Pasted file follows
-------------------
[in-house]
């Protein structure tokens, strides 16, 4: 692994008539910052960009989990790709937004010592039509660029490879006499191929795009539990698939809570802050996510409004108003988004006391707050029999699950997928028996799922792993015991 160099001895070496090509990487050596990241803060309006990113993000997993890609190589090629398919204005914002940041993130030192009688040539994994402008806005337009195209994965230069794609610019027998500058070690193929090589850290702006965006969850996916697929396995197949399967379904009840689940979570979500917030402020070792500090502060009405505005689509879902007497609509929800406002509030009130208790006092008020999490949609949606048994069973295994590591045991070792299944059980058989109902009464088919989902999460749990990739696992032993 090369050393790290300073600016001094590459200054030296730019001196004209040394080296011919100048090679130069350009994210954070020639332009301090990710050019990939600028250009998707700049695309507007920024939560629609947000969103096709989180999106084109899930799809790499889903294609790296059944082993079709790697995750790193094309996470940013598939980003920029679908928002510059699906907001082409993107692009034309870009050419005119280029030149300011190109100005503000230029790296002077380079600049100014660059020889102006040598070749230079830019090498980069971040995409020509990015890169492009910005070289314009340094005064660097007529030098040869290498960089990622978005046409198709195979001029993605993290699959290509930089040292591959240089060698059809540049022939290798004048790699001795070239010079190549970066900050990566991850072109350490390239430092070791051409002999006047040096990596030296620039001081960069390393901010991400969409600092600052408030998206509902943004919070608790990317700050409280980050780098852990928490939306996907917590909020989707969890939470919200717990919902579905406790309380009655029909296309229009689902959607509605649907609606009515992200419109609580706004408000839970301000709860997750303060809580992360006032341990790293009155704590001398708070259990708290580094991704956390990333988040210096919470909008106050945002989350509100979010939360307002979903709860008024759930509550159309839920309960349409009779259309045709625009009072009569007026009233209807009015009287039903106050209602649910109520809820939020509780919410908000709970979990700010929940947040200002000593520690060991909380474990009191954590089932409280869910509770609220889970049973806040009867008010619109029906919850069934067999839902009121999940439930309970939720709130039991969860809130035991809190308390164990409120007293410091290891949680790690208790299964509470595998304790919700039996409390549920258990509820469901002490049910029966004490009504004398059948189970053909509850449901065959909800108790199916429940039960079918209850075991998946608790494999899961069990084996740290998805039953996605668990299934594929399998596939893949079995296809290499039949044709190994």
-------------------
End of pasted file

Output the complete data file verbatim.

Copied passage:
[in-house]
């Protein structure tokens, strides 16, 4: 692994008539910052960009989990790709937004010592039509660029490879006499191929795009539990698939809570802050996510409004108003988004006391707050029999699950997928028996799922792993015991 160099001895070496090509990487050596990241803060309006990113993000997993890609190589090629398919204005914002940041993130030192009688040539994994402008806005337009195209994965230069794609610019027998500058070690193929090589850290702006965006969850996916697929396995197949399967379904009840689940979570979500917030402020070792500090502060009405505005689509879902007497609509929800406002509030009130208790006092008020999490949609949606048994069973295994590591045991070792299944059980058989109902009464088919989902999460749990990739696992032993 090369050393790290300073600016001094590459200054030296730019001196004209040394080296011919100048090679130069350009994210954070020639332009301090990710050019990939600028250009998707700049695309507007920024939560629609947000969103096709989180999106084109899930799809790499889903294609790296059944082993079709790697995750790193094309996470940013598939980003920029679908928002510059699906907001082409993107692009034309870009050419005119280029030149300011190109100005503000230029790296002077380079600049100014660059020889102006040598070749230079830019090498980069971040995409020509990015890169492009910005070289314009340094005064660097007529030098040869290498960089990622978005046409198709195979001029993605993290699959290509930089040292591959240089060698059809540049022939290798004048790699001795070239010079190549970066900050990566991850072109350490390239430092070791051409002999006047040096990596030296620039001081960069390393901010991400969409600092600052408030998206509902943004919070608790990317700050409280980050780098852990928490939306996907917590909020989707969890939470919200717990919902579905406790309380009655029909296309229009689902959607509605649907609606009515992200419109609580706004408000839970301000709860997750303060809580992360006032341990790293009155704590001398708070259990708290580094991704956390990333988040210096919470909008106050945002989350509100979010939360307002979903709860008024759930509550159309839920309960349409009779259309045709625009009072009569007026009233209807009015009287039903106050209602649910109520809820939020509780919410908000709970979990700010929940947040200002000593520690060991909380474990009191954590089932409280869910509770609220889970049973806040009867008010619109029906919850069934067999839902009121999940439930309970939720709130039991969860809130035991809190308390164990409120007293410091290891949680790690208790299964509470595998304790919700039996409390549920258990509820469901002490049910029966004490009504004398059948189970053909509850449901065959909800108790199916429940039960079918209850075991998946608790494999899961069990084996740290998805039953996605668990299934594929399998596939893949079995296809290499039949044709190994």